Volume 43, Number 171,
October-December 2012
Structural Limits on Economic Development:
Brazil (1950-2005)
Bibiana Medialdea*
Date submitted: November 27, 2011. Date accepted: April 13, 2012

This article proposes that the reproduction of Brazilian underdevelopment is explained by a set of elements that operate as structural obstacles: we call them structural limits on economic development. First, an interpretative proposal is set forth to articulate the key variables that affect economic dynamics that either favor or hinder accumulation processes. Later, the specific circumstances of the Brazilian economy in the period from 1950-2005 are analyzed. The article touches on both the Brazilian economy’s productive weaknesses as well as aggregate demand and income distribution. To conclude, these factors determine a restriction on internal savings. The relationship between these limits explains the reproduction of underdevelopment in the country.

Keywords: structural limits on economic development; accumulation process; Brazil.

Throughout the twentieth century, Brazil has undergone a variety of important economic and social transformations. However, the conditions of underdevelopment that characterize their economy have continued to be reproduced.1 This article proposes that the reproduction of Brazilian underdevelopment is explained by the persistence of a set of elements that operate as structural obstacles, and in whose presence it is unfeasible to overcome the circumstances of underdevelopment. We call this set of elements structural limits on economic development. The first section establishes the basic foundations of this interpretation and proposal. In other words, it articulates the main variables that play a role in economic dynamics, either favoring or impeding the accumulation process. The following sections are centered on the specific conditions of the Brazilian economy from 1950-2005.2 First we address the productive weaknesses that determine a limited accumulation process and reduced working productivity. Later, we consider the elements related with aggregate demand and income distribution that explain this limitation. To conclude, these factors determine insufficient internal savings, as well as a propensity to use savings in a non-productive manner. As such, the interrelationship between these limits explains the reproduction of underdevelopment in Brazil.


The question of (under)development is one of the broadest and most controversial themes that economic analysis can address.3 This work does not intend to take on all aspects of this issue, and instead is limited to formulating an interpretative proposal to explain how a series of structural links that reproduce underdevelopment are produced in a non-developed economy.

To do so, a conceptual delimitation is established that compares how a few specific fundamental economic variables interact in a developed economy and in an underdeveloped economy. Commonly, the most immediate or intuitive way to make this distinction is to use certain global indicators, like gdp per capita. Even though this indicator has notable weaknesses, we will see that it also provides significant information on the Brazilian economy and its evolution.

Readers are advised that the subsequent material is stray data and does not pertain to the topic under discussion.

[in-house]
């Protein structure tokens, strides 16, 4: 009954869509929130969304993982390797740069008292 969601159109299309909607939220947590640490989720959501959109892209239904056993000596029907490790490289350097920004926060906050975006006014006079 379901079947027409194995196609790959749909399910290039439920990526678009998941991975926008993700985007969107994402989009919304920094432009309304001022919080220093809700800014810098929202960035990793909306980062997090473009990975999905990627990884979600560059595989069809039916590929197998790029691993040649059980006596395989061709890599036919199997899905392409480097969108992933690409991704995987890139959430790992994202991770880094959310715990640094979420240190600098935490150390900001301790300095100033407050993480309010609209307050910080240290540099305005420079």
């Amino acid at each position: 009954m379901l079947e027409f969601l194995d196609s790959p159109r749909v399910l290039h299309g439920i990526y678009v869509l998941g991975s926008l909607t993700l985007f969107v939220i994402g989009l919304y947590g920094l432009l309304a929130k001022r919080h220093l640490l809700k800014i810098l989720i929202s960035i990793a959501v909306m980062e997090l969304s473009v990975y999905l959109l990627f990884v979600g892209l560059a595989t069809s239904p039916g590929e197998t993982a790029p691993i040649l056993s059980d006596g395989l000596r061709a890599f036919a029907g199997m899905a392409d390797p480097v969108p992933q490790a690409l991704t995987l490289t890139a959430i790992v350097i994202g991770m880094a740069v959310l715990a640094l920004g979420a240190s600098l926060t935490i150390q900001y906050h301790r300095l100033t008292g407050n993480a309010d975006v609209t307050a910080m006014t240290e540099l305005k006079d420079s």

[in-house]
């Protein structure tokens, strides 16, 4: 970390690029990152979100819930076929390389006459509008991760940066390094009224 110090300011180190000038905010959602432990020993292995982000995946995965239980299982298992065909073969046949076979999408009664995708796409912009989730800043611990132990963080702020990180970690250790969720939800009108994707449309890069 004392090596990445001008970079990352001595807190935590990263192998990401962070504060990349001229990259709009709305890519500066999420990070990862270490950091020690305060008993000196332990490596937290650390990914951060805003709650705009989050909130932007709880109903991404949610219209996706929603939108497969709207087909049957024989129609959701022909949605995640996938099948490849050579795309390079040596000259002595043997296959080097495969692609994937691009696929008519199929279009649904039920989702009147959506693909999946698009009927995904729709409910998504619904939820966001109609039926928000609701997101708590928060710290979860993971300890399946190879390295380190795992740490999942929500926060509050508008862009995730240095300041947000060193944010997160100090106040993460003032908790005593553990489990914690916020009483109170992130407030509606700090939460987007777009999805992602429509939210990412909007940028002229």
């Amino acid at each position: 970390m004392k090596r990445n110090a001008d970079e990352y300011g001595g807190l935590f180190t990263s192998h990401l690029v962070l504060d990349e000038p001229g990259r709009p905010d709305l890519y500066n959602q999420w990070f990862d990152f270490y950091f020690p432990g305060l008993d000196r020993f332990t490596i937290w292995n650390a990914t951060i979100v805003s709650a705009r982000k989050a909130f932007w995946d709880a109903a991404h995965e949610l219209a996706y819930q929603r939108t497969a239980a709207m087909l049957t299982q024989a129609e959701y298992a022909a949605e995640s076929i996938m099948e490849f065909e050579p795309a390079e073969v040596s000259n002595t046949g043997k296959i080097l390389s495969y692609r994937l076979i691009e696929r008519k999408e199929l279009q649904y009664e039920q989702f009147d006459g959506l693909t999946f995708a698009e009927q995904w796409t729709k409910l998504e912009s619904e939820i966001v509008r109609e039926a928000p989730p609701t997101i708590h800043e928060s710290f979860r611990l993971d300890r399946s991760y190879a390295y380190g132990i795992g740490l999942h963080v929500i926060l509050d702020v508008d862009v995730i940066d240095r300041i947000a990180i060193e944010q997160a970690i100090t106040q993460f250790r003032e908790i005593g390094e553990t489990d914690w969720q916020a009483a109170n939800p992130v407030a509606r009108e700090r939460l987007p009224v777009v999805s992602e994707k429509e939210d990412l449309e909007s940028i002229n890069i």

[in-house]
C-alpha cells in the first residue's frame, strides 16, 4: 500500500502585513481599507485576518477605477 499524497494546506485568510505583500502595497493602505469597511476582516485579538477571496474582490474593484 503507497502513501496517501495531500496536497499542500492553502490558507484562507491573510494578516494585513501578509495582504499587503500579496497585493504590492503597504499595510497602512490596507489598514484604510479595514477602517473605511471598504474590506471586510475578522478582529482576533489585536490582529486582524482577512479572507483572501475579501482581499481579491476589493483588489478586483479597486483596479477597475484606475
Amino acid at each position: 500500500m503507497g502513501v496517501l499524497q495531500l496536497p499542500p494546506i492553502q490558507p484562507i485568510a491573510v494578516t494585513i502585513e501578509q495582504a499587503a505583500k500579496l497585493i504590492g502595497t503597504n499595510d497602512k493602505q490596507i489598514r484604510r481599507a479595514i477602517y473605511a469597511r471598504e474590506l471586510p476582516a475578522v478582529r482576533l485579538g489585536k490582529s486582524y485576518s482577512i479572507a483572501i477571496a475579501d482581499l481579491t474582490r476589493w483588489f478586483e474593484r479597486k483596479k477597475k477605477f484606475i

In analytical terms, the first approximation that should be made to establish the distinction between development and underdevelopment is based on the classical political economy, focusing specifically on proposals from Smith, Ricardo, and Marx, fundamentally, regarding the accumulation process. At first glance, accumulation capacity appears to be defined by the magnitude of capital stock and the internal structure. On the one hand, the supply of capital is the fundamental determinant of sustained growth possibilities for production. As such the dimension of stock is a decisive factor for development and becomes a structural obstacle for economies that lack a sufficient level and must make a large investment effort to broaden their accumulation capacity. On the other hand, the technical composition of the capital stock determines the structure of the sectors of productive activity. Historically, the transformation process that developed economies have undergone has been based on industrialization and, specifically, on the growing weight of capital goods as an ever more important component within production. In this way, both the relative weight of industry within the economy as well as the branches of capital goods within the industrial structure are fundamental elements whose interaction determines an economy’s ability to widely reproduce its accumulation dynamics.

* Professor at the Universidad Complutense de Madrid, Spain. E-mail: bibiana@ccee.ucm.es

1 This does not mean Brazil does not present some economic indicators at levels above average in comparison to other underdeveloped economies.

2 As a result, this analysis cannot automatically be extrapolated to any other underdeveloped economy.

3 A panorama of fundamental contributions and controversies can be found in Todaro (1985), Griffin (1989), Szirmay (2005) and Puerto (2008).

Published in Mexico, 2012-2017 © D.R. Universidad Nacional Autónoma de México (UNAM).
PROBLEMAS DEL DESARROLLO. REVISTA LATINOAMERICANA DE ECONOMÍA, Volume 49, Number 192, January-March is a quarterly publication by the Universidad Nacional Autónoma de México, Ciudad Universitaria, Coyoacán, CP 04510, México, D.F. by Instituto de Investigaciones Económicas, Circuito Mario de la Cueva, Ciudad Universitaria, Coyoacán,
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